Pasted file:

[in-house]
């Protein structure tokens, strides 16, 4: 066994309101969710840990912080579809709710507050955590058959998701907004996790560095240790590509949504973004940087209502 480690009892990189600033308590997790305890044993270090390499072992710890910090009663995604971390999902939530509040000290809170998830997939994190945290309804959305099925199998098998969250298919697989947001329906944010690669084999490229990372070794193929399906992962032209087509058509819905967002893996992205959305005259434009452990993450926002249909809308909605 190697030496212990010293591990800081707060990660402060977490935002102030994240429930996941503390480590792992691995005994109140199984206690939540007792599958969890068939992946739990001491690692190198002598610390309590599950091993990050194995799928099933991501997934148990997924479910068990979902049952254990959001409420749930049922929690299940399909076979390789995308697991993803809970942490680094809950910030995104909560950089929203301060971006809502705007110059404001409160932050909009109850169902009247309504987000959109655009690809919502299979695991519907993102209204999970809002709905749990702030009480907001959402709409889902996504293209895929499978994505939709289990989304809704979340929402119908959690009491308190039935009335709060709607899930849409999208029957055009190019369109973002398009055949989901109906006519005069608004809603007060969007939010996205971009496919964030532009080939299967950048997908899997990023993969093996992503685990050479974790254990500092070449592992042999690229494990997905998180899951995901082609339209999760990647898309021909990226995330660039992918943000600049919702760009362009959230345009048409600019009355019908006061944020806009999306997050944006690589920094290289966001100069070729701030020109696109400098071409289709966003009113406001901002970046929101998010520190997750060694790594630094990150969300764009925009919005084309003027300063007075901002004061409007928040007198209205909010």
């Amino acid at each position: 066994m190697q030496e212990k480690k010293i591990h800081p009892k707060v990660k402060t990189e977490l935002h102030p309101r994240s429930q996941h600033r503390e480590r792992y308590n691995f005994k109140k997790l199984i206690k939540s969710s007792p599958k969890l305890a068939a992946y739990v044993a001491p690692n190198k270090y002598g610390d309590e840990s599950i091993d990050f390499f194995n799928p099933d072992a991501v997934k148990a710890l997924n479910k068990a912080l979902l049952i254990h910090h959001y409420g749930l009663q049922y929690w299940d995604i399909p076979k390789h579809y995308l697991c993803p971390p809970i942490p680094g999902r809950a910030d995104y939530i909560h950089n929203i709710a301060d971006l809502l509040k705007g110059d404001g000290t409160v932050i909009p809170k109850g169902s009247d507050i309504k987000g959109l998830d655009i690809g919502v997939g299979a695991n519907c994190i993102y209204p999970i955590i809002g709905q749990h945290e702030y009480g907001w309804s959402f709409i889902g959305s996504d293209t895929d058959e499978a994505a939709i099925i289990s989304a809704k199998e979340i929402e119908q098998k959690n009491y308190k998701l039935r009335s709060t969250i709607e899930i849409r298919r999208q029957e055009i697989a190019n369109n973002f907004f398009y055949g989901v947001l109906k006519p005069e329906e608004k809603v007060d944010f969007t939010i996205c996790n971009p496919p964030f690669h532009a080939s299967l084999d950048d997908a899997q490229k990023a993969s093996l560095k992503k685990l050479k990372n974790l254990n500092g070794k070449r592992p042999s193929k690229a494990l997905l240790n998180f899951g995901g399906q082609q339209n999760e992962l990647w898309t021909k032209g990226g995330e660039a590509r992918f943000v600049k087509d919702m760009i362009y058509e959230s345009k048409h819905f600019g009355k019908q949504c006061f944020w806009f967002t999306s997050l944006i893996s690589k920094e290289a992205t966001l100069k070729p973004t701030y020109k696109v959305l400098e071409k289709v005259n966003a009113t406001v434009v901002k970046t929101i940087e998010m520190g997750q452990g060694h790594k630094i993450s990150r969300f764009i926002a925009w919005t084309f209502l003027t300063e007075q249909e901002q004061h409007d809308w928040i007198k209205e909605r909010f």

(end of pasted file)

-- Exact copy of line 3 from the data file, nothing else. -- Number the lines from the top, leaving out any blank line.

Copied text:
């Amino acid at each position: 066994m190697q030496e212990k480690k010293i591990h800081p009892k707060v990660k402060t990189e977490l935002h102030p309101r994240s429930q996941h600033r503390e480590r792992y308590n691995f005994k109140k997790l199984i206690k939540s969710s007792p599958k969890l305890a068939a992946y739990v044993a001491p690692n190198k270090y002598g610390d309590e840990s599950i091993d990050f390499f194995n799928p099933d072992a991501v997934k148990a710890l997924n479910k068990a912080l979902l049952i254990h910090h959001y409420g749930l009663q049922y929690w299940d995604i399909p076979k390789h579809y995308l697991c993803p971390p809970i942490p680094g999902r809950a910030d995104y939530i909560h950089n929203i709710a301060d971006l809502l509040k705007g110059d404001g000290t409160v932050i909009p809170k109850g169902s009247d507050i309504k987000g959109l998830d655009i690809g919502v997939g299979a695991n519907c994190i993102y209204p999970i955590i809002g709905q749990h945290e702030y009480g907001w309804s959402f709409i889902g959305s996504d293209t895929d058959e499978a994505a939709i099925i289990s989304a809704k199998e979340i929402e119908q098998k959690n009491y308190k998701l039935r009335s709060t969250i709607e899930i849409r298919r999208q029957e055009i697989a190019n369109n973002f907004f398009y055949g989901v947001l109906k006519p005069e329906e608004k809603v007060d944010f969007t939010i996205c996790n971009p496919p964030f690669h532009a080939s299967l084999d950048d997908a899997q490229k990023a993969s093996l560095k992503k685990l050479k990372n974790l254990n500092g070794k070449r592992p042999s193929k690229a494990l997905l240790n998180f899951g995901g399906q082609q339209n999760e992962l990647w898309t021909k032209g990226g995330e660039a590509r992918f943000v600049k087509d919702m760009i362009y058509e959230s345009k048409h819905f600019g009355k019908q949504c006061f944020w806009f967002t999306s997050l944006i893996s690589k920094e290289a992205t966001l100069k070729p973004t701030y020109k696109v959305l400098e071409k289709v005259n966003a009113t406001v434009v901002k970046t929101i940087e998010m520190g997750q452990g060694h790594k630094i993450s990150r969300f764009i926002a925009w919005t084309f209502l003027t300063e007075q249909e901002q004061h409007d809308w928040i007198k209205e909605r909010f």